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Working in an office? There's a good chance you're unfit.

Read time: 3 mins

Do you work in an office and find yourself sitting for long hours at a desk every day? There’s a good chance you’re unfit, possibly overweight and you could be making yourself ill as a result.

New research by Irish Life Health has found that a shocking 71 per cent of Irish workers struggle to find time to exercise; over half of them – 54 per cent – are overweight; and 34 per cent suffer from high cholesterol because of their sedentary lifestyles. 

Increased workloads, longer working hours and digital technology mean that we’re all hunched over a computer screen for longer than we should be. And many of us sit in a car or on public transport while getting to and from work.

A new job it seems can also make us gain weight. The Irish Life Health survey found that 42 per cent of us put on weight when starting a new job – and for 22 per cent of us, that is more than a stone.

Sitting is the new smoking

The bottom line? All this lack of exercise is seriously detrimental to our health.  In fact, some health experts have compared sitting to smoking.

Research shows that sitting for long periods of time leads not only to aches and pains, but to a higher risk of muscular-skeletal disorders, obesity, diabetes, heart disease and even cancer.

And an increasing number of Irish people are reporting serious back problems from sitting too much.

“We’re simply not genetically programmed to remain sitting all day,” says health and fitness expert Professor Niall Moyna from Dublin City University.

“We evolved from hunters gathers, but the Industrial Revolution of the 19th Century and more recently the Digital Revolution have changed the way many of us are working. It’s completely artificial,” he adds.

While the value of standing desks has been recognised in other parts of the world like Scandinavia, they are still not the norm in Ireland. And many employers here fail to recognise the dangers of employees being sedentary.

So, what can you do to limit the damage? 

Step away from the chair

“Get away from your chair whenever you can,” says Professor Moyna. “Something as simple as walking to the water machine or to a printer will improve your fitness level and especially when you are doing this regularly for 10 to 15 minute intervals throughout the day.”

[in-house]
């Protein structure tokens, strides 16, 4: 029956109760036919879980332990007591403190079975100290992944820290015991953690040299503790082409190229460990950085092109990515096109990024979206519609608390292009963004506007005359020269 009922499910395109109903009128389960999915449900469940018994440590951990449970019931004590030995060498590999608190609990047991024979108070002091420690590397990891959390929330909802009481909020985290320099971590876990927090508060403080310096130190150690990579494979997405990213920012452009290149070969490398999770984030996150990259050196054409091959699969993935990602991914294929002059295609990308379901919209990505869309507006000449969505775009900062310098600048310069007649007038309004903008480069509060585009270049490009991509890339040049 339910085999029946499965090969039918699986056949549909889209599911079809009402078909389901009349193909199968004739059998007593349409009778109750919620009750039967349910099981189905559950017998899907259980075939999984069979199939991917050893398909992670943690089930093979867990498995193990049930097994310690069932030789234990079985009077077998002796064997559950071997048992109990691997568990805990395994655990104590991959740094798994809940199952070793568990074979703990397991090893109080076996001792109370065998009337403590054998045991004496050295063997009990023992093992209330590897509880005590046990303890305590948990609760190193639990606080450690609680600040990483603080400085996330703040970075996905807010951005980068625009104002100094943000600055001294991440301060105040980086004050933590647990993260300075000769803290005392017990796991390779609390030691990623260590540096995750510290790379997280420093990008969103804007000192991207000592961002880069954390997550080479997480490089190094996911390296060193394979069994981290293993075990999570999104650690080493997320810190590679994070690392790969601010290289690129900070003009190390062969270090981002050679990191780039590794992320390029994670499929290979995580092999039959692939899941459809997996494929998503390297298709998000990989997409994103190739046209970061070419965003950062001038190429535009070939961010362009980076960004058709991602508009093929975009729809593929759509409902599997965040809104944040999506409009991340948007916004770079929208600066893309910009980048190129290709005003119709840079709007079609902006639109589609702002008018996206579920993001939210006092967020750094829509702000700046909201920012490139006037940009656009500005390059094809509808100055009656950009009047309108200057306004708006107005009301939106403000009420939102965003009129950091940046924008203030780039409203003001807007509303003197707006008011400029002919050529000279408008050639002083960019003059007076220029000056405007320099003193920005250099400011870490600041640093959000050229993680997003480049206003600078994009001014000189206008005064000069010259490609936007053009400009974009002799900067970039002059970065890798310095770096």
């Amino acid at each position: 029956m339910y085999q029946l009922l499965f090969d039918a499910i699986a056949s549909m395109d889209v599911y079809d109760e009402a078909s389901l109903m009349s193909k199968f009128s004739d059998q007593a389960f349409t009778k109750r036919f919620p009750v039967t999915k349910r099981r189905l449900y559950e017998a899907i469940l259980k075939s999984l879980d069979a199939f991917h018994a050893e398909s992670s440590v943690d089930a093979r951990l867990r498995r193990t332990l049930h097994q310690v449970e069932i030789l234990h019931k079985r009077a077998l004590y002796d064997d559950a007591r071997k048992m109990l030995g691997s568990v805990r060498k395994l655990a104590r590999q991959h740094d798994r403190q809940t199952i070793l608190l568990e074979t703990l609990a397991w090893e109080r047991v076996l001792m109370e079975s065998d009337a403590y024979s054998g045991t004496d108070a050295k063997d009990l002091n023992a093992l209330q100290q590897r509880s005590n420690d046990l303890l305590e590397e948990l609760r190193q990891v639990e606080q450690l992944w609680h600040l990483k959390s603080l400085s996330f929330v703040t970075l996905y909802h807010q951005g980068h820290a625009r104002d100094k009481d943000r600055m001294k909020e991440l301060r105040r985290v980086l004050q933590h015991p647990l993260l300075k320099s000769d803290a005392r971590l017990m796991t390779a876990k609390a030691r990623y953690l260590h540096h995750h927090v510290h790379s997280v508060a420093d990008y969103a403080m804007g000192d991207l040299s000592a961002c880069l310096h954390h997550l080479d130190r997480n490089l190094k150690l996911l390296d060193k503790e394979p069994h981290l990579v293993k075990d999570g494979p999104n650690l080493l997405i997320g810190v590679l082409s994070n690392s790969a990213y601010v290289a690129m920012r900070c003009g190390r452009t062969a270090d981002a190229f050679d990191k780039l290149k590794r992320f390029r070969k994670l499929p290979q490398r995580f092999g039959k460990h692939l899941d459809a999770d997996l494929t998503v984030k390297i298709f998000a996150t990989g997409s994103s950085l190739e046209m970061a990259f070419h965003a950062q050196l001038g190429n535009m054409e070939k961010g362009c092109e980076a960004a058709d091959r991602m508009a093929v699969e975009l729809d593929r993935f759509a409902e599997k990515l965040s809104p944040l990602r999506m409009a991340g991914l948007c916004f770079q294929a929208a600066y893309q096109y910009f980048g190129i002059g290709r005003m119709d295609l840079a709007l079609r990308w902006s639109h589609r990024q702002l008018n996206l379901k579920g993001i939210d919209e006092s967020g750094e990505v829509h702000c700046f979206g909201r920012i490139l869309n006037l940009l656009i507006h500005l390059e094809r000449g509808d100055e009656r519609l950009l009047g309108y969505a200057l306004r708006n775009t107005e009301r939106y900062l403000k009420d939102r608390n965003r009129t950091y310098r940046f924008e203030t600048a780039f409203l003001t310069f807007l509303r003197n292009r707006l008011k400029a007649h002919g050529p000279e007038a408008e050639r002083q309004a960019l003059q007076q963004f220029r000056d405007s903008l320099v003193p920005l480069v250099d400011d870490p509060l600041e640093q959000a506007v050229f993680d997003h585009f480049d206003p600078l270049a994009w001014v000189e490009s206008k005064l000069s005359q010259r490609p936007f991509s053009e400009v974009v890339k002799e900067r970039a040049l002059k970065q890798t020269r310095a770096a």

He says employees should not be made to feel guilty about moving about.

“You shouldn’t feel like a social outcast because you leave your desk,” he adds. “In fact, it should be encouraged to move around the office by your employers.”

Sitting at desk

Get moving with Irish Life Health

Download the Irish Life Health - Move Your MET app.

Designed by Irish Life Health, in collaboration with Professor Moyna and Dr Sarah Kelly, also from DCU, this app is part of the Irish Life Health Workplace Fitness Challenge.

A pioneering motivational fitness initiative, the challenge aims to inspire Ireland’s workforce to get moving by making simple, attainable adjustments to their working life.

This can take many forms - from moving about an office during the day, holding walking or stand-up meetings, or simply doing a group exercise activity with your work colleagues at lunchtime or outside of working hours.

Think about it: you spend most of the day with them, five days a week and you know each other well. What better people to exercise with?

Have some fun in the workplace

Not only will you improve your general fitness levels, you will look and feel better and improve your concentration. And the best part? The challenge is a lot of fun!

The Irish Life Health Workplace Fitness Challenge is open to all Irish companies regardless of size, location and facilities. And it costs nothing to take part.

The Move your MET app measures employees (Metabolic Equivalent of Task) score at the beginning of the challenge and aims to improve their MET over the course of six weeks. Visit: www.irishlifehealth.ie/moveyourmet/.

This year’s Workplace Fitness Challenge started on May 22 and will continue until June 30. While registration for it has now closed, it’s not too late to get moving – so go on, stand-up for your health!